He said prayer was simply a talk with God and the foundation of a relationship. When you give yourself to prayer, your eyes will be wet in prayer; you will be kept hungry and thirsty for intimacy with God; you are malleable to God.

Lesson 2: Use prayer to secure a promise.

The purpose of prayer is to birth a promise.

(Acts 1) ‘Do not leave Jerusalem but wait for the gift my Father promised”.

When you prevail in prayer, you have the gift of God.

Verse 12 – one hundred believers joined together in constant prayer. They lingered showed vigilance, contemplation, they WAITED in spiritual sobriety.

If prayer is unfulfilled, you pray again and believe in other words it is like grabbing a tree and shaking it until fruit falls off, according to Marin Luther. Prayer also serves as a weapon as seen in Ephesians 6. The armor of God helps you to stand against the wiles of the devil. You need the helmet of salvation, the breastplate of righteousness and the shield of faith. Most importantly, however, is ‘praying always’.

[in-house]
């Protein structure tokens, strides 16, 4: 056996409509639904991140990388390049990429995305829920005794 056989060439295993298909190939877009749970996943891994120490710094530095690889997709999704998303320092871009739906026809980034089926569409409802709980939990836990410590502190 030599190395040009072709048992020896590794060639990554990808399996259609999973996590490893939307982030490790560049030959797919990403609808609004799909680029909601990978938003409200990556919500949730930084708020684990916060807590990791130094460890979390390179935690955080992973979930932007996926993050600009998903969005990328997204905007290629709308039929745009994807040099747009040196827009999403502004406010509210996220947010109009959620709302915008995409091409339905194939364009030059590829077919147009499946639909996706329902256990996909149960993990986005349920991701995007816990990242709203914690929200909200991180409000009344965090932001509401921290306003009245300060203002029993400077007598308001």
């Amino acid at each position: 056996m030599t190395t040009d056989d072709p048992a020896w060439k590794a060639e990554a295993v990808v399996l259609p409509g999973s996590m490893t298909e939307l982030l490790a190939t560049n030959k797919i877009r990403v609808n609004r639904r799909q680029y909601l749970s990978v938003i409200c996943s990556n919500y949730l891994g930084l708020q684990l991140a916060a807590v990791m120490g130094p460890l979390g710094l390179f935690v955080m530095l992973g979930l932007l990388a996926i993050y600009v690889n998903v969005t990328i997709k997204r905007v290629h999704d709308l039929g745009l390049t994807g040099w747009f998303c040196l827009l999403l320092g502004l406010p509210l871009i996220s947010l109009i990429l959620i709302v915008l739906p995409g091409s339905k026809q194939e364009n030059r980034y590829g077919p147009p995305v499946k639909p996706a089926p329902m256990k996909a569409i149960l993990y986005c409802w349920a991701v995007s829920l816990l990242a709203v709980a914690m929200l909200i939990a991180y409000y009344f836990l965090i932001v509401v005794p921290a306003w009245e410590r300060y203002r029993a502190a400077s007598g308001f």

Lesson 3: Prayer refuels us.

A fresh revelation of God can help us run a marathon.

Acts 4: Peter and John were told not to peach a certain gospel but they raised their voices in prayer. Prayer shook the place.

Prayer is a spiritual rejuvenation.

Lesson 4: The ministry of intercession is a personal responsibility.

Preachers have to give their attention to praying and the Word. Leaders, preachers and intercessors, cannot ‘walk with a limp’. There must be a balance between preaching and praying. Credibility as leaders is very important trait and people must be able to trust us.

Prayer is a fresh anointing when we get tired and discouraged. We liberate an increasingly antagonistic world to an arena of prayer. We were encouraged to ‘keep our confessions current.’

Our path to prayer is found in the Psalms. The four important aspects are: Praise, Forgiveness, Prayer and Praise.